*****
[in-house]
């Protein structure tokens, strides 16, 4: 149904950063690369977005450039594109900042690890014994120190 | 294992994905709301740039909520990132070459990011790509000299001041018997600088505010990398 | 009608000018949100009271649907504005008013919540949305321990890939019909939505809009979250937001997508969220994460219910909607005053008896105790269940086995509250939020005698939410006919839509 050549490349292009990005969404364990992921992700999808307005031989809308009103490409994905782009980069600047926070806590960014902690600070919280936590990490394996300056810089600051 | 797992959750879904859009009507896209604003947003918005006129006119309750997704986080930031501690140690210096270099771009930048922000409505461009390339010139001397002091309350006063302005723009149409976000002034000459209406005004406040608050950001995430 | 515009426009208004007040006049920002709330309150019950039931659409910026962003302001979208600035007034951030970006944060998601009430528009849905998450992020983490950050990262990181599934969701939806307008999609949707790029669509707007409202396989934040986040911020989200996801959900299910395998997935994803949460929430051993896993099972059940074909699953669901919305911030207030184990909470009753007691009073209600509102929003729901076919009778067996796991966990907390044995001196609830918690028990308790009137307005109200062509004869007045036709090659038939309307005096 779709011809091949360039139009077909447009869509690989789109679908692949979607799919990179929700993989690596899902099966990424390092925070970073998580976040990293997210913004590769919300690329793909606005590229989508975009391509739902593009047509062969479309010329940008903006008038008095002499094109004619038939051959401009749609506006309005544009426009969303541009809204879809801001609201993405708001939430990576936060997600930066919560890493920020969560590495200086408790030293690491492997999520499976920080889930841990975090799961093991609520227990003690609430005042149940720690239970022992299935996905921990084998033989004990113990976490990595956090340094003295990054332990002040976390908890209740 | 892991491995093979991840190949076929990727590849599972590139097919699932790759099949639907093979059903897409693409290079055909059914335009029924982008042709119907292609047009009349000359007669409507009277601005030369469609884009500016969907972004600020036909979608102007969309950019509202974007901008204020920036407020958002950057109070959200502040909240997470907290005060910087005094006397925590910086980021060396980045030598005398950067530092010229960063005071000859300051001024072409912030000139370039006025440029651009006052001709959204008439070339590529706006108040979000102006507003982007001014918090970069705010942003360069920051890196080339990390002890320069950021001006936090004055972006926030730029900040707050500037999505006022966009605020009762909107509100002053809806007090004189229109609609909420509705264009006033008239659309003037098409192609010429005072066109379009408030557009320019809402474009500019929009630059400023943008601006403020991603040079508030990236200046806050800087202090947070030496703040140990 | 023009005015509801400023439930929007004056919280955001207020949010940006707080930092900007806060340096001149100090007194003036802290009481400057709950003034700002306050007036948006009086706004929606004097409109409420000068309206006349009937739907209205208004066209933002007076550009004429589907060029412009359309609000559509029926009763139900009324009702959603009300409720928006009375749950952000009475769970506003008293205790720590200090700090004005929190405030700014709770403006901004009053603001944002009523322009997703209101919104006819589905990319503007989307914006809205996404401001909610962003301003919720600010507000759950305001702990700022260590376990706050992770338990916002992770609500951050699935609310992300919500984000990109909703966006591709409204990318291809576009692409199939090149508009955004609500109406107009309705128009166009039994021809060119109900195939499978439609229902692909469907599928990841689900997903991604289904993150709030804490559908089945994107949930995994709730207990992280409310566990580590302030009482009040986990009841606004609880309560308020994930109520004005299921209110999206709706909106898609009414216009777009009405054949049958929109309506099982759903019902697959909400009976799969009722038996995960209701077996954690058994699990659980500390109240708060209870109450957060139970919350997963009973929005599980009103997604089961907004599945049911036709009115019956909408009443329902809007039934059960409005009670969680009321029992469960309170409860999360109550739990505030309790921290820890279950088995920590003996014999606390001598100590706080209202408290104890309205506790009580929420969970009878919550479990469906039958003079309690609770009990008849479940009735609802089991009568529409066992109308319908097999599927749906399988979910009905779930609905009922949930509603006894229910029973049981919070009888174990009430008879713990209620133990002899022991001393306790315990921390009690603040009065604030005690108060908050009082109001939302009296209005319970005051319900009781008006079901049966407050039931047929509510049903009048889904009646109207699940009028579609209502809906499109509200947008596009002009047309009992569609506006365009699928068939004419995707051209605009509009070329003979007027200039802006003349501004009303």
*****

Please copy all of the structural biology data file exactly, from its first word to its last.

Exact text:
[in-house]
């Protein structure tokens, strides 16, 4: 149904950063690369977005450039594109900042690890014994120190 | 294992994905709301740039909520990132070459990011790509000299001041018997600088505010990398 | 009608000018949100009271649907504005008013919540949305321990890939019909939505809009979250937001997508969220994460219910909607005053008896105790269940086995509250939020005698939410006919839509 050549490349292009990005969404364990992921992700999808307005031989809308009103490409994905782009980069600047926070806590960014902690600070919280936590990490394996300056810089600051 | 797992959750879904859009009507896209604003947003918005006129006119309750997704986080930031501690140690210096270099771009930048922000409505461009390339010139001397002091309350006063302005723009149409976000002034000459209406005004406040608050950001995430 | 515009426009208004007040006049920002709330309150019950039931659409910026962003302001979208600035007034951030970006944060998601009430528009849905998450992020983490950050990262990181599934969701939806307008999609949707790029669509707007409202396989934040986040911020989200996801959900299910395998997935994803949460929430051993896993099972059940074909699953669901919305911030207030184990909470009753007691009073209600509102929003729901076919009778067996796991966990907390044995001196609830918690028990308790009137307005109200062509004869007045036709090659038939309307005096 779709011809091949360039139009077909447009869509690989789109679908692949979607799919990179929700993989690596899902099966990424390092925070970073998580976040990293997210913004590769919300690329793909606005590229989508975009391509739902593009047509062969479309010329940008903006008038008095002499094109004619038939051959401009749609506006309005544009426009969303541009809204879809801001609201993405708001939430990576936060997600930066919560890493920020969560590495200086408790030293690491492997999520499976920080889930841990975090799961093991609520227990003690609430005042149940720690239970022992299935996905921990084998033989004990113990976490990595956090340094003295990054332990002040976390908890209740 | 892991491995093979991840190949076929990727590849599972590139097919699932790759099949639907093979059903897409693409290079055909059914335009029924982008042709119907292609047009009349000359007669409507009277601005030369469609884009500016969907972004600020036909979608102007969309950019509202974007901008204020920036407020958002950057109070959200502040909240997470907290005060910087005094006397925590910086980021060396980045030598005398950067530092010229960063005071000859300051001024072409912030000139370039006025440029651009006052001709959204008439070339590529706006108040979000102006507003982007001014918090970069705010942003360069920051890196080339990390002890320069950021001006936090004055972006926030730029900040707050500037999505006022966009605020009762909107509100002053809806007090004189229109609609909420509705264009006033008239659309003037098409192609010429005072066109379009408030557009320019809402474009500019929009630059400023943008601006403020991603040079508030990236200046806050800087202090947070030496703040140990 | 023009005015509801400023439930929007004056919280955001207020949010940006707080930092900007806060340096001149100090007194003036802290009481400057709950003034700002306050007036948006009086706004929606004097409109409420000068309206006349009937739907209205208004066209933002007076550009004429589907060029412009359309609000559509029926009763139900009324009702959603009300409720928006009375749950952000009475769970506003008293205790720590200090700090004005929190405030700014709770403006901004009053603001944002009523322009997703209101919104006819589905990319503007989307914006809205996404401001909610962003301003919720600010507000759950305001702990700022260590376990706050992770338990916002992770609500951050699935609310992300919500984000990109909703966006591709409204990318291809576009692409199939090149508009955004609500109406107009309705128009166009039994021809060119109900195939499978439609229902692909469907599928990841689900997903991604289904993150709030804490559908089945994107949930995994709730207990992280409310566990580590302030009482009040986990009841606004609880309560308020994930109520004005299921209110999206709706909106898609009414216009777009009405054949049958929109309506099982759903019902697959909400009976799969009722038996995960209701077996954690058994699990659980500390109240708060209870109450957060139970919350997963009973929005599980009103997604089961907004599945049911036709009115019956909408009443329902809007039934059960409005009670969680009321029992469960309170409860999360109550739990505030309790921290820890279950088995920590003996014999606390001598100590706080209202408290104890309205506790009580929420969970009878919550479990469906039958003079309690609770009990008849479940009735609802089991009568529409066992109308319908097999599927749906399988979910009905779930609905009922949930509603006894229910029973049981919070009888174990009430008879713990209620133990002899022991001393306790315990921390009690603040009065604030005690108060908050009082109001939302009296209005319970005051319900009781008006079901049966407050039931047929509510049903009048889904009646109207699940009028579609209502809906499109509200947008596009002009047309009992569609506006365009699928068939004419995707051209605009509009070329003979007027200039802006003349501004009303």